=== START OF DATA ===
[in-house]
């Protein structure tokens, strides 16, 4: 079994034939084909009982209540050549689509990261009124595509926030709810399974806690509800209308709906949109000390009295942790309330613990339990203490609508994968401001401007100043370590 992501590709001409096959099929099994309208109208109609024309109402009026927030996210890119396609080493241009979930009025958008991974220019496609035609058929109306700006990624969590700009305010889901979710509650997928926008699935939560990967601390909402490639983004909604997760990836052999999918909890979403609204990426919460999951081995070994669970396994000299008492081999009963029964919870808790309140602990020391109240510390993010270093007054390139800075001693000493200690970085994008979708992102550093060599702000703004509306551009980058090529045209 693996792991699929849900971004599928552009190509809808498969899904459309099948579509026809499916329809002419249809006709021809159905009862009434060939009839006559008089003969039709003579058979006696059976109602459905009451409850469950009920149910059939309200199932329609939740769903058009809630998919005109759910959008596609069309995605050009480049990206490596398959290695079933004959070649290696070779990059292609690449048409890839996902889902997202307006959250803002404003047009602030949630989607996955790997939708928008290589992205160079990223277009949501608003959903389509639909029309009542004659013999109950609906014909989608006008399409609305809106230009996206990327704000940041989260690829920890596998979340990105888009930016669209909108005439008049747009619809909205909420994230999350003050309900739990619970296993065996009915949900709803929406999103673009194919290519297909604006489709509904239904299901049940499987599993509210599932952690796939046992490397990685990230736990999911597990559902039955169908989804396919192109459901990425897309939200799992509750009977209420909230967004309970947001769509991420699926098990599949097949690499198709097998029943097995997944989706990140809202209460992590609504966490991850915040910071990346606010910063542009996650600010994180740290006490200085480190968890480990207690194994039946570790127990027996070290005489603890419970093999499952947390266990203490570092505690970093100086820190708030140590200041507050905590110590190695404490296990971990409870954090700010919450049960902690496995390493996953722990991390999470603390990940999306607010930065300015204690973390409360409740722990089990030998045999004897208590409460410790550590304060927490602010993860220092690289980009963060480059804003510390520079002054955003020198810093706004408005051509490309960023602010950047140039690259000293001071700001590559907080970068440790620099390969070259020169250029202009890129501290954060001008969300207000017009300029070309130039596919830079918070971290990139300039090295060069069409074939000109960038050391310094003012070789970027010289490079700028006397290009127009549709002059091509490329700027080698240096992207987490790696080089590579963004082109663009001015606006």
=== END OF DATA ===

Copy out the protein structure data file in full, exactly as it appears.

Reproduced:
[in-house]
């Protein structure tokens, strides 16, 4: 079994034939084909009982209540050549689509990261009124595509926030709810399974806690509800209308709906949109000390009295942790309330613990339990203490609508994968401001401007100043370590 992501590709001409096959099929099994309208109208109609024309109402009026927030996210890119396609080493241009979930009025958008991974220019496609035609058929109306700006990624969590700009305010889901979710509650997928926008699935939560990967601390909402490639983004909604997760990836052999999918909890979403609204990426919460999951081995070994669970396994000299008492081999009963029964919870808790309140602990020391109240510390993010270093007054390139800075001693000493200690970085994008979708992102550093060599702000703004509306551009980058090529045209 693996792991699929849900971004599928552009190509809808498969899904459309099948579509026809499916329809002419249809006709021809159905009862009434060939009839006559008089003969039709003579058979006696059976109602459905009451409850469950009920149910059939309200199932329609939740769903058009809630998919005109759910959008596609069309995605050009480049990206490596398959290695079933004959070649290696070779990059292609690449048409890839996902889902997202307006959250803002404003047009602030949630989607996955790997939708928008290589992205160079990223277009949501608003959903389509639909029309009542004659013999109950609906014909989608006008399409609305809106230009996206990327704000940041989260690829920890596998979340990105888009930016669209909108005439008049747009619809909205909420994230999350003050309900739990619970296993065996009915949900709803929406999103673009194919290519297909604006489709509904239904299901049940499987599993509210599932952690796939046992490397990685990230736990999911597990559902039955169908989804396919192109459901990425897309939200799992509750009977209420909230967004309970947001769509991420699926098990599949097949690499198709097998029943097995997944989706990140809202209460992590609504966490991850915040910071990346606010910063542009996650600010994180740290006490200085480190968890480990207690194994039946570790127990027996070290005489603890419970093999499952947390266990203490570092505690970093100086820190708030140590200041507050905590110590190695404490296990971990409870954090700010919450049960902690496995390493996953722990991390999470603390990940999306607010930065300015204690973390409360409740722990089990030998045999004897208590409460410790550590304060927490602010993860220092690289980009963060480059804003510390520079002054955003020198810093706004408005051509490309960023602010950047140039690259000293001071700001590559907080970068440790620099390969070259020169250029202009890129501290954060001008969300207000017009300029070309130039596919830079918070971290990139300039090295060069069409074939000109960038050391310094003012070789970027010289490079700028006397290009127009549709002059091509490329700027080698240096992207987490790696080089590579963004082109663009001015606006």